How Children Fail
by John Holt
Pitman, 181 pp., $4.50
The Student and his Studies
by Esther Raushenbush
Wesleyan, 204 pp., $5.00
These two books complement each other superbly. Both undertake to show how students use schooling to release and develop their particular talent and capacity; and with the ways in which they so often fail. Mr. Holt and Mrs. Raushenbush write about education as a process that may either nurture or stultify human development, and both describe in detail just what occurs in the student in response to the demands the school makes, and the opportunities it affords. What distinguishes their work from nearly everything else that has recently been written about American education is the meticulous attention and respect they accord to the experience of the particular youngsters they discuss. The unsentimental devotion to education that leads them to describe the students they have observed as persons, rather than as cases, augments the sharp contrasts within the picture they present: failures become more painful to observe, triumphs more satisfying.
Mr. Holt’s book, particularly, is unprecedented. He is a mathematics teacher in the intermediate grades who has kept a journal record of his students’ responses to his efforts to teach them. How Children Fail consists simply of a selection of his journal entries from February 13, 1958, to June 15, 1961, with a concluding summary and interpretation. The value of such a work obviously depends entirely on the competence and sensitivity of its author. Mr. Holt is in a class with Piaget.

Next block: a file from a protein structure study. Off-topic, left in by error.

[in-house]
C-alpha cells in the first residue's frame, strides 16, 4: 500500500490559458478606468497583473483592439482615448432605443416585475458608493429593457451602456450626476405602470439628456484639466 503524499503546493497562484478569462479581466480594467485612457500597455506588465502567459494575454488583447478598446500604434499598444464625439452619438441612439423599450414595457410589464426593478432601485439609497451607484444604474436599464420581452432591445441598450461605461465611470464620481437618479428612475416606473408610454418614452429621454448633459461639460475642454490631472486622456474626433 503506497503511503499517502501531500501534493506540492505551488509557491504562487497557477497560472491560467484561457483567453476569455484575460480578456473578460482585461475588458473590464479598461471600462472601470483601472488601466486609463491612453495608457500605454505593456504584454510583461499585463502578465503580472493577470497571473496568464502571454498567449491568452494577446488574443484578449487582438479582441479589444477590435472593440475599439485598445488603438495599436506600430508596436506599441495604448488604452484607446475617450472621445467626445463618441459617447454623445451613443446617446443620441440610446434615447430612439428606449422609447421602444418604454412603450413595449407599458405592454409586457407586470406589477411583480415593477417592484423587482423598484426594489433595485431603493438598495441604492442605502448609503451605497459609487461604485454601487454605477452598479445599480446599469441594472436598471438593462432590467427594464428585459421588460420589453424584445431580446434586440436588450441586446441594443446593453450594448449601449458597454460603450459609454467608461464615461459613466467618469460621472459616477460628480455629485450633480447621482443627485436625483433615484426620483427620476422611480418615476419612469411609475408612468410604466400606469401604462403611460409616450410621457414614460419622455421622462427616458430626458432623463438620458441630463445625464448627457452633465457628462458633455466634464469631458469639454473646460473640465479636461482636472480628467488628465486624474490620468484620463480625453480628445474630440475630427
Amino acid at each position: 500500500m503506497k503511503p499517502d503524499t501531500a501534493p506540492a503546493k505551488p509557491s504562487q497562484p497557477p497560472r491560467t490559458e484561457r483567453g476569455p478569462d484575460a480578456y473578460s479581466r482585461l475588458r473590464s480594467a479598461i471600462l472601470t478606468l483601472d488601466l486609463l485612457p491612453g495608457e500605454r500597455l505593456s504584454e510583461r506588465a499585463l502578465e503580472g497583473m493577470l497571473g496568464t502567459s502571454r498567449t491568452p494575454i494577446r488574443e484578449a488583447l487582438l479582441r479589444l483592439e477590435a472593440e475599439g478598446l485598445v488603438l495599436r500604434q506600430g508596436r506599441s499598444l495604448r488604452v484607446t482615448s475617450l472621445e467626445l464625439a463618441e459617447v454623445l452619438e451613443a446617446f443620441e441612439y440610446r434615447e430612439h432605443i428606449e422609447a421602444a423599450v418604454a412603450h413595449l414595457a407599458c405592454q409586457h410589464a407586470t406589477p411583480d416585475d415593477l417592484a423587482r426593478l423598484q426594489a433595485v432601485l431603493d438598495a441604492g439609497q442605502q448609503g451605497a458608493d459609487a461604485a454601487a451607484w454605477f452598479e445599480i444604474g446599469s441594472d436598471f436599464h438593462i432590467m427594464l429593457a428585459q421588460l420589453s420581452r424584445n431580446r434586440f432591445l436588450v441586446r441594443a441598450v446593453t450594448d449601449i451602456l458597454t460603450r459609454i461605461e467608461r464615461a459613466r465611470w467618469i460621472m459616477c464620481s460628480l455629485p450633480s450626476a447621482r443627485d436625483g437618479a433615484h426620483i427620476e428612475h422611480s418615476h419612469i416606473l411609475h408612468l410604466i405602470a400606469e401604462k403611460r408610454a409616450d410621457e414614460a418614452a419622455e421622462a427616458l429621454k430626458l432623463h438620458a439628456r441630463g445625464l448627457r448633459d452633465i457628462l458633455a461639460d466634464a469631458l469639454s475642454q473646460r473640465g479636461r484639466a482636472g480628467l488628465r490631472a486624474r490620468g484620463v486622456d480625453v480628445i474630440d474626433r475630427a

How Children Fail is very precisely titled. The book is a perceptive account of the process of failure—not an explanation of it, though Holt does consider why children fail in his concluding essay. His journal is often moving in its candor, like posthumously recovered notebooks in which scientists on a polar expedition have recorded events and data that revealed to them that they were doomed. Many of his accounts in fact might be excerpts from a play by Pinter or Albee. Mr. Holt and his students talk to one another and each modifies his behavior in response to the other’s demands. But they do not communicate because they have no common purpose. Mr. Holt is trying to get the student to understand a mathematical concept; the student is trying to find out what answer Mr. Holt wants and to give it, which is hard enough without trying to solve arithmetic problems at the same time. Mr. Holt’s integrity prevents him from giving his students what they want, while their anxiety and lack of interest prevent them from accepting what he has to give.
On July 25, 1958, after nearly six months of observation in his own and other classrooms, Mr. Holt wrote:
What goes on in class is not what teachers think—certainly not what I had always thought…I thought I knew, in general, what the students were doing, and also what they were thinking and feeling. I see now that my picture of reality was almost wholly false. Why didn’t I see this before?…
Those who most needed to pay attention, usually …